Letter from Mr Andrew Tyrie MP to the
Chairman of the Committee
I support the lion's share of your proposals.
As you know, I set out a number of detailed proposals on many
of the points you raise, as well as on the review of Select Committees
to which I gather you will shortly be turning, in a paper I sent
to all MPs a couple of years ago, Mr Blair's Poodle. Rather
than rehearse all that ground again I would like to reiterate
just one general point from the Poodle and add a couple
The heart of the matter, it seems to me, lies
in paragraphs 10 to 12 and 26 to 28. I suggested the creation
of a committee day on which parliamentary committees but not the
floor of the House met. I would be very grateful if your committee
could consider this.
Not only does the Commons sit for longer hours,
its "plenary" debating chamber is in sessions for much
longer. Only a small proportion of these debates improve legislation
or strengthen democracy. Many of them are padded out by reluctant
Members at the behest of their respective whips and are little
better than a waste of time. Few listen to these ritual exchanges
outside the Chamber; we scarcely bother to listen to one another.
You imply (para 26) that the complexity of modern
political life requires long sittings. The truth is that, as the
vast majority of parliaments around the world have gathered, complexity
requires specialisation in committees by parliaments and less
time spent attempting to debate such issues in plenary chambers.
At the heart of the debate to make MPs' time more effective must
be an increase in focused select committee work. We must recognise
that this has to be at the expense of the floor of the House.
Without some such rebalancing between committee
and chamber work, on which at various stages in the last century
almost all parliaments around the world have engaged (the Americans
started to abandon regular plenary sessions in favour of committee
work as early as the 1820s, having begun by replicating Westminster),
any attempt to boost committees is likely to founder.
A number of lesser points:
Para 11. Consistent with the above,
I would limit all backbench speeches to 10 minutes, perhaps even
eight. Almost all the really good debates I have attended have
been so limited. Related to that, I would consider telling backbenchers
how much flying time they can expect in the chamber in each session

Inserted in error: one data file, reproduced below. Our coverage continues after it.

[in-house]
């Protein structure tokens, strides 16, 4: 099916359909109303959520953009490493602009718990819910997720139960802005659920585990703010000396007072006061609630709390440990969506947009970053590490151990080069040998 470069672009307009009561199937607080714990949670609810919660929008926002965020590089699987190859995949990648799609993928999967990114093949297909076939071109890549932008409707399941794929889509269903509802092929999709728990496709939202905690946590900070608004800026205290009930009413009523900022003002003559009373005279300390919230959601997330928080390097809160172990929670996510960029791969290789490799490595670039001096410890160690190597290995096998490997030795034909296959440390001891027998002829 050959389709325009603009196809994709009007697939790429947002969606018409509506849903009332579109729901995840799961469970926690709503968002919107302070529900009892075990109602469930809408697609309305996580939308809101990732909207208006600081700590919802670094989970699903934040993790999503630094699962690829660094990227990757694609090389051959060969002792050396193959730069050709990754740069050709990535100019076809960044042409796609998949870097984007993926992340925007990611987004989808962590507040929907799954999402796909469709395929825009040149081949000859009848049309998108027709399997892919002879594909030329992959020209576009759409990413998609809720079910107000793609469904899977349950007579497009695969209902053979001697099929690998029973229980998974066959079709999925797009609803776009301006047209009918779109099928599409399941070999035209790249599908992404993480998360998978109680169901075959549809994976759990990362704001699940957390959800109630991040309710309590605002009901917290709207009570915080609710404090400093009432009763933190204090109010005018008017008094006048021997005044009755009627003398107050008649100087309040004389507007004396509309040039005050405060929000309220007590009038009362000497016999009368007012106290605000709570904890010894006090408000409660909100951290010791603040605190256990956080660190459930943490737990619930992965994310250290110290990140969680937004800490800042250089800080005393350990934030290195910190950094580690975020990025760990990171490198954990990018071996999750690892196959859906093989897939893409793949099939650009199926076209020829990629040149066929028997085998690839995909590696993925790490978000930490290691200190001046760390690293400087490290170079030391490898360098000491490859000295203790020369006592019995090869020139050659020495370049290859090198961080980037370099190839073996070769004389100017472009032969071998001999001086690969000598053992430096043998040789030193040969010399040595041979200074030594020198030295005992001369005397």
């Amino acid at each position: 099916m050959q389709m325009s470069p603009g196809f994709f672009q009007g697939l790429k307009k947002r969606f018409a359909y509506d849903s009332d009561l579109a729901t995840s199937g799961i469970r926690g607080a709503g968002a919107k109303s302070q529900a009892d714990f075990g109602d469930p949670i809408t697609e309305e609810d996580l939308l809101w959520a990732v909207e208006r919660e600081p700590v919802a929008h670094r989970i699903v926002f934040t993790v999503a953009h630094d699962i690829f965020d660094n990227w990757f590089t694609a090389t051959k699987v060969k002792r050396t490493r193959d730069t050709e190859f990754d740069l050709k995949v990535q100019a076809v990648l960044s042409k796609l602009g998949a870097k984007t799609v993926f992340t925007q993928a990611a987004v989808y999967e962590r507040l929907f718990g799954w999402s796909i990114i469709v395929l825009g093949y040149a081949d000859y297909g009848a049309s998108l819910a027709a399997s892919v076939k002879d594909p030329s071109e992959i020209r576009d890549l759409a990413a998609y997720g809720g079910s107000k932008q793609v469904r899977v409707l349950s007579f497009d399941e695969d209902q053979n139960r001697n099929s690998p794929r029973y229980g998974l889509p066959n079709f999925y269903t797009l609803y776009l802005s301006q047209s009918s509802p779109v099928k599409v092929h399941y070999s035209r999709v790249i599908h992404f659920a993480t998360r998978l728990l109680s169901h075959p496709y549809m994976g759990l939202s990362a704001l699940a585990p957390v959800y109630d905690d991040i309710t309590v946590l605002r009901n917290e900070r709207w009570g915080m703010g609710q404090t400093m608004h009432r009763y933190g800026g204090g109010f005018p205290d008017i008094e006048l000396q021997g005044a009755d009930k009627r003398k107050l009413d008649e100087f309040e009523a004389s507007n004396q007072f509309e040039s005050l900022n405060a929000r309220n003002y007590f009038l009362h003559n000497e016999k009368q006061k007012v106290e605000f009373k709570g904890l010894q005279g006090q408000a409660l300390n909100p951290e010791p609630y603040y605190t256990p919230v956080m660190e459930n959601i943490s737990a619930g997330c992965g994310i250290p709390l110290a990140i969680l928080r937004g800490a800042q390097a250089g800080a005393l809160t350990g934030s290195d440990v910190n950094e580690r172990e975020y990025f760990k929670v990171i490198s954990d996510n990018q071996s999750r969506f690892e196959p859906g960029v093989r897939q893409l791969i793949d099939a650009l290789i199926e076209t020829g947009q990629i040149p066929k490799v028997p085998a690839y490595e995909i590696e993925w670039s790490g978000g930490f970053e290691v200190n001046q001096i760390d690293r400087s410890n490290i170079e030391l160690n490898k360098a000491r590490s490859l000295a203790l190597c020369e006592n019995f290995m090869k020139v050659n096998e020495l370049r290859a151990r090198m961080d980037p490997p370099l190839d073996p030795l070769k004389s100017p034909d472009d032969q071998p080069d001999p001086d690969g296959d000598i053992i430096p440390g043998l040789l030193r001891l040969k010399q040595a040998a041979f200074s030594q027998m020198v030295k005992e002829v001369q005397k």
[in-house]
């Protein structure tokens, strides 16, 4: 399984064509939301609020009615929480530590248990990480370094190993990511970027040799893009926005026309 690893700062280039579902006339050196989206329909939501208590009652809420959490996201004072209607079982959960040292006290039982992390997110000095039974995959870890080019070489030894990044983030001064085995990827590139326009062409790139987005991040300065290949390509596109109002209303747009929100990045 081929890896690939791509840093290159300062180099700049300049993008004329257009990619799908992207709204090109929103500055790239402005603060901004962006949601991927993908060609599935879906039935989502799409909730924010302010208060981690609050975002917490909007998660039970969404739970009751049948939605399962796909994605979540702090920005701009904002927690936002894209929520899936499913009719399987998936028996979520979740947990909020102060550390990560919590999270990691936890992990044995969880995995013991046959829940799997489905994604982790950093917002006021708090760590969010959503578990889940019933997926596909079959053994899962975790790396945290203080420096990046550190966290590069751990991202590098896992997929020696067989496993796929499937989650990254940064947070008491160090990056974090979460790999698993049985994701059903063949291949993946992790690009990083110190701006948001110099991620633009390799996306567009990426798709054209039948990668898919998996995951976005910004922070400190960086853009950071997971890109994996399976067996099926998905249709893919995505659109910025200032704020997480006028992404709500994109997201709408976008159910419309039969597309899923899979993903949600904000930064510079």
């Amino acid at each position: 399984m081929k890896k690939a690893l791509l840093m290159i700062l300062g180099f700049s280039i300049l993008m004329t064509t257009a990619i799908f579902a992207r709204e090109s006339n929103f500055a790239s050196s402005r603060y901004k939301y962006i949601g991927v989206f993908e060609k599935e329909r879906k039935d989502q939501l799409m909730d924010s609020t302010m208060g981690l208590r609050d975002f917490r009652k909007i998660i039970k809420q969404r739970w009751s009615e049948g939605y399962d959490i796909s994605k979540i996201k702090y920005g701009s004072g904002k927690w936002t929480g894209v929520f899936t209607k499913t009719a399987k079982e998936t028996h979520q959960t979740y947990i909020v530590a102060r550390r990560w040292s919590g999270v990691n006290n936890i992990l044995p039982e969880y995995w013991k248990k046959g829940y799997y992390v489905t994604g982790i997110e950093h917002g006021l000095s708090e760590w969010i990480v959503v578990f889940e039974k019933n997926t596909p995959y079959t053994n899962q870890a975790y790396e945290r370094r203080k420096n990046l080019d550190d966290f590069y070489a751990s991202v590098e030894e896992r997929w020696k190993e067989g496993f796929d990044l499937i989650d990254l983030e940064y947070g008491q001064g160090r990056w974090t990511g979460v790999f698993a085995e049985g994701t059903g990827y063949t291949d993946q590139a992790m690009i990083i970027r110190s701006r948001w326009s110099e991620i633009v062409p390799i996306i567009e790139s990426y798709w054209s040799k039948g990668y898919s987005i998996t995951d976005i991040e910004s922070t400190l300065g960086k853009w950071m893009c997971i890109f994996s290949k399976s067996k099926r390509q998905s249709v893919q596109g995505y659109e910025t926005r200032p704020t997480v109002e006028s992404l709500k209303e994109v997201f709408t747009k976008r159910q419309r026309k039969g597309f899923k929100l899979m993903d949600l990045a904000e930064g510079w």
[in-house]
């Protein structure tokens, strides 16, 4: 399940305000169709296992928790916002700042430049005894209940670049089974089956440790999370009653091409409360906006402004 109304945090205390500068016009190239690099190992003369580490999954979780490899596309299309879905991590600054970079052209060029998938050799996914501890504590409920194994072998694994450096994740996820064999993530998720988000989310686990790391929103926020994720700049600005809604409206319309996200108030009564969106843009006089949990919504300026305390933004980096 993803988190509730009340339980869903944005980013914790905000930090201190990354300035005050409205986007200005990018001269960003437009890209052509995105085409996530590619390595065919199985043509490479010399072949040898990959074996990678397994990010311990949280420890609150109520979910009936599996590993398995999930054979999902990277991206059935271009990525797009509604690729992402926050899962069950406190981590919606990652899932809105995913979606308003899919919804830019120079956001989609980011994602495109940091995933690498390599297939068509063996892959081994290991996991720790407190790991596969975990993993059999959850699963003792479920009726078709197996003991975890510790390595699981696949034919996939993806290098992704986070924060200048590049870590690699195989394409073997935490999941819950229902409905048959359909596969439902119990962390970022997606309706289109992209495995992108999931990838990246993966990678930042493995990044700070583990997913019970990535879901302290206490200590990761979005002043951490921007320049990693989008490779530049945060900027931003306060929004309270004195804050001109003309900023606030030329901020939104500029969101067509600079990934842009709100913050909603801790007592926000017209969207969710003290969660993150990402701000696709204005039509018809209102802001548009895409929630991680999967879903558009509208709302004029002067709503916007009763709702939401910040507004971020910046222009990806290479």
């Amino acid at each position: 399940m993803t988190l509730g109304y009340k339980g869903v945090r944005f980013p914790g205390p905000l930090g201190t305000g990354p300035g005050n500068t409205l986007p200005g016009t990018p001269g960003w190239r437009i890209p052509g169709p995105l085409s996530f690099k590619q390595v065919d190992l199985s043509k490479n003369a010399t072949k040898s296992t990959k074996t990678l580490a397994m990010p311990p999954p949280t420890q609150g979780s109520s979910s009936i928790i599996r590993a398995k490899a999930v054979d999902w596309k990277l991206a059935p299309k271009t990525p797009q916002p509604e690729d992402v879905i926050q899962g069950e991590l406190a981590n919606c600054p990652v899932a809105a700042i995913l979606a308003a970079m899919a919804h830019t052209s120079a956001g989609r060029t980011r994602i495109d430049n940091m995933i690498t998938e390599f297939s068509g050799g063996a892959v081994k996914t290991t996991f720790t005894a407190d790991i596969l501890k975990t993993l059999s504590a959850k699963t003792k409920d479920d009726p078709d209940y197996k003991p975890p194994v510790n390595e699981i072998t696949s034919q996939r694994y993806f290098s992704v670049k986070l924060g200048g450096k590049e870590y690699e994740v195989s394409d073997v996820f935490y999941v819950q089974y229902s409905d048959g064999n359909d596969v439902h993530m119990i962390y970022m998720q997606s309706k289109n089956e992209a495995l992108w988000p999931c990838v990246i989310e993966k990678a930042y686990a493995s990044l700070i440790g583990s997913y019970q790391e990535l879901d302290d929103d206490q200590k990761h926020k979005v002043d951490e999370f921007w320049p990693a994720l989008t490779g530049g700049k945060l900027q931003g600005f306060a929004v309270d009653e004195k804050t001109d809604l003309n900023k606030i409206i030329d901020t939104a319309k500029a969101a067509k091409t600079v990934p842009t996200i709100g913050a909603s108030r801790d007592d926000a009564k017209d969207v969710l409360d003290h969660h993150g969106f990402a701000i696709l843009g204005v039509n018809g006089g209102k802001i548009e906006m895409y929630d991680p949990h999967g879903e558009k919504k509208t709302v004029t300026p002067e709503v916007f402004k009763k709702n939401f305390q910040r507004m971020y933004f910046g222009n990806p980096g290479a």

and have the amount they have burnt up drawn together and published
as a running total. MPs who husband their speaking time could
then have much higher expectations of being called when they really
wanted to chip in, and vice versa.
On an informal basis the Speaker and his clerk
already quietly do this. I suggest inviting him to open up the
system. With the flying time approach well established there would
also be far less pressure on the Speaker to try and avoid deviation
from the subject of the debate or filibustering. Few MPs would
want to burn up their flying time in such, generally whips-led,
practices. There would also be another less appreciated benefitdebates
could flow more with the spirit than the letter of "order".
On several occasions in financial debates I have seen MPs called
to order for deviation when the few who really understood the
issue in the chamber knew the points to be very pertinent or,
even if technically on the edge of being in order, nonetheless
Para 12. A proposed batting order
published just before the start of debates would be a huge help.
This should also be available to the press. It should, of course,
be indicative: the Speaker should retain the power not to call
somebody if he scarcely appears in the chamber during the debate
or if the debate took a turn that would merit an alteration to
the batting order;
Paras 29 to 35. I don't strongly
object to these proposals but I am not convinced that further
adjustments to Wednesdays and Fridays would achieve much;
Para 46. A few thoughts on the tabling
for all PQs. The closure date for these should be much closer
to the date for answer. Nor should they have to be tabled on one
particular day but on any reasonable day (say a fortnight) before
Para 50. Written PQs. My only thought
here is to wonder whether the current system would survive an
efficiently functioning Freedom of Information Act. Why go through
the hassle of checking whether a PQ is in order, is worded appropriately
and has not been tabled before when one will be able just to drop
a line to the Minister to which, under FOI rules, the executive
would be required to respond?
24 January 2002